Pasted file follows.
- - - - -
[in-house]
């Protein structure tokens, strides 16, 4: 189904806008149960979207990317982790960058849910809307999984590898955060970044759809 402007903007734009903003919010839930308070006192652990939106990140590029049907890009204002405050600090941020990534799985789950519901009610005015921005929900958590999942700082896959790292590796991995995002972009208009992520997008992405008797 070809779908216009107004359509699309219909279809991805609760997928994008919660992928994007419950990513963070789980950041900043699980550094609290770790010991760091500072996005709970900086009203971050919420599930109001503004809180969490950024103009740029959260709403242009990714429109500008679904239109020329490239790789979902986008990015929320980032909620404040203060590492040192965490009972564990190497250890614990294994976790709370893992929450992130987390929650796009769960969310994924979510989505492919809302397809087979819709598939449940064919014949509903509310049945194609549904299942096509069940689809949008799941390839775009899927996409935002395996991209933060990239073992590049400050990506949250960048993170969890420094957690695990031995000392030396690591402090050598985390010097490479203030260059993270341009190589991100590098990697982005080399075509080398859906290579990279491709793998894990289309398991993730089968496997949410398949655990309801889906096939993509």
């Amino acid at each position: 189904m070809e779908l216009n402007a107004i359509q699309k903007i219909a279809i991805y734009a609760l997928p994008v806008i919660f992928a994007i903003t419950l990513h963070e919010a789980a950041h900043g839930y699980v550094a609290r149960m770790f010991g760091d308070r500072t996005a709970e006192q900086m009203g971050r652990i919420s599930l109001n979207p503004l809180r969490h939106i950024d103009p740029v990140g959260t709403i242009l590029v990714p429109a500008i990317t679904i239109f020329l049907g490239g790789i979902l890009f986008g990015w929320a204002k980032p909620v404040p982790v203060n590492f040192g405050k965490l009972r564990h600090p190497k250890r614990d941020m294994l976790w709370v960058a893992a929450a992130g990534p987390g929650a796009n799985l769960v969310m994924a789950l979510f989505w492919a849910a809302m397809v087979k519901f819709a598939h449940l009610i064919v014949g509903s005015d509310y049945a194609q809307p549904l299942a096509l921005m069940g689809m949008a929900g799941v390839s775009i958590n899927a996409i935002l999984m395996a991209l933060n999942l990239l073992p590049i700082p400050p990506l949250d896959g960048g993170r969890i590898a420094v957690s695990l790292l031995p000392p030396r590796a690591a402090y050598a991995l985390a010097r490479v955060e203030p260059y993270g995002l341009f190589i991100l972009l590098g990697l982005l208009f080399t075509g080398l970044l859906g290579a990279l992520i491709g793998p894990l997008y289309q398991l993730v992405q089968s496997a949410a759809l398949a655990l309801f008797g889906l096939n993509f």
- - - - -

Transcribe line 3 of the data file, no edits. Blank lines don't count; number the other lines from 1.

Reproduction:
């Amino acid at each position: 189904m070809e779908l216009n402007a107004i359509q699309k903007i219909a279809i991805y734009a609760l997928p994008v806008i919660f992928a994007i903003t419950l990513h963070e919010a789980a950041h900043g839930y699980v550094a609290r149960m770790f010991g760091d308070r500072t996005a709970e006192q900086m009203g971050r652990i919420s599930l109001n979207p503004l809180r969490h939106i950024d103009p740029v990140g959260t709403i242009l590029v990714p429109a500008i990317t679904i239109f020329l049907g490239g790789i979902l890009f986008g990015w929320a204002k980032p909620v404040p982790v203060n590492f040192g405050k965490l009972r564990h600090p190497k250890r614990d941020m294994l976790w709370v960058a893992a929450a992130g990534p987390g929650a796009n799985l769960v969310m994924a789950l979510f989505w492919a849910a809302m397809v087979k519901f819709a598939h449940l009610i064919v014949g509903s005015d509310y049945a194609q809307p549904l299942a096509l921005m069940g689809m949008a929900g799941v390839s775009i958590n899927a996409i935002l999984m395996a991209l933060n999942l990239l073992p590049i700082p400050p990506l949250d896959g960048g993170r969890i590898a420094v957690s695990l790292l031995p000392p030396r590796a690591a402090y050598a991995l985390a010097r490479v955060e203030p260059y993270g995002l341009f190589i991100l972009l590098g990697l982005l208009f080399t075509g080398l970044l859906g290579a990279l992520i491709g793998p894990l997008y289309q398991l993730v992405q089968s496997a949410a759809l398949a655990l309801f008797g889906l096939n993509f």